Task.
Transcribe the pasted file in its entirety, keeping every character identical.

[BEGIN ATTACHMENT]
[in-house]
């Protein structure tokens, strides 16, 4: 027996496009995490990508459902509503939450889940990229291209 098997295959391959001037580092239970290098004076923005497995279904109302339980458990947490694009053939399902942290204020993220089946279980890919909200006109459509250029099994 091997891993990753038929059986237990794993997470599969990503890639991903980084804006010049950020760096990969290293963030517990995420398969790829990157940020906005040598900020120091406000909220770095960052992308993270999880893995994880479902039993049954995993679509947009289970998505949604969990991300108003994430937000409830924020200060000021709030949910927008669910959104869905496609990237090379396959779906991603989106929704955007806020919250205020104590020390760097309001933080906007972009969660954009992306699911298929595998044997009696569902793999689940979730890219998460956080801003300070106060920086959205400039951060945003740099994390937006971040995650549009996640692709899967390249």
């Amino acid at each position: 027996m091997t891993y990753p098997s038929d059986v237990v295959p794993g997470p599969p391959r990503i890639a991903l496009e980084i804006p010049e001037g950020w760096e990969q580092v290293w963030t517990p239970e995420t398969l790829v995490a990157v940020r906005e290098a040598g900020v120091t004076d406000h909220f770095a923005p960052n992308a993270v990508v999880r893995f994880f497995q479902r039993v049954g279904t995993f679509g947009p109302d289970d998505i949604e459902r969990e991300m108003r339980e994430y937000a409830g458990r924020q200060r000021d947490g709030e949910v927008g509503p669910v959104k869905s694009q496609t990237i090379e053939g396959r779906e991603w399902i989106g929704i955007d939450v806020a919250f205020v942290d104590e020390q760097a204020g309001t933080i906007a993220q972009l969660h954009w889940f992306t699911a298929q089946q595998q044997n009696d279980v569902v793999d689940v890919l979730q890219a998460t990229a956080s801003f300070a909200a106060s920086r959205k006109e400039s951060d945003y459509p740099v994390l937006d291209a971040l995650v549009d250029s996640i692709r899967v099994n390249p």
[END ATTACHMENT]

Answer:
[in-house]
């Protein structure tokens, strides 16, 4: 027996496009995490990508459902509503939450889940990229291209 098997295959391959001037580092239970290098004076923005497995279904109302339980458990947490694009053939399902942290204020993220089946279980890919909200006109459509250029099994 091997891993990753038929059986237990794993997470599969990503890639991903980084804006010049950020760096990969290293963030517990995420398969790829990157940020906005040598900020120091406000909220770095960052992308993270999880893995994880479902039993049954995993679509947009289970998505949604969990991300108003994430937000409830924020200060000021709030949910927008669910959104869905496609990237090379396959779906991603989106929704955007806020919250205020104590020390760097309001933080906007972009969660954009992306699911298929595998044997009696569902793999689940979730890219998460956080801003300070106060920086959205400039951060945003740099994390937006971040995650549009996640692709899967390249």
């Amino acid at each position: 027996m091997t891993y990753p098997s038929d059986v237990v295959p794993g997470p599969p391959r990503i890639a991903l496009e980084i804006p010049e001037g950020w760096e990969q580092v290293w963030t517990p239970e995420t398969l790829v995490a990157v940020r906005e290098a040598g900020v120091t004076d406000h909220f770095a923005p960052n992308a993270v990508v999880r893995f994880f497995q479902r039993v049954g279904t995993f679509g947009p109302d289970d998505i949604e459902r969990e991300m108003r339980e994430y937000a409830g458990r924020q200060r000021d947490g709030e949910v927008g509503p669910v959104k869905s694009q496609t990237i090379e053939g396959r779906e991603w399902i989106g929704i955007d939450v806020a919250f205020v942290d104590e020390q760097a204020g309001t933080i906007a993220q972009l969660h954009w889940f992306t699911a298929q089946q595998q044997n009696d279980v569902v793999d689940v890919l979730q890219a998460t990229a956080s801003f300070a909200a106060s920086r959205k006109e400039s951060d945003y459509p740099v994390l937006d291209a971040l995650v549009d250029s996640i692709r899967v099994n390249p």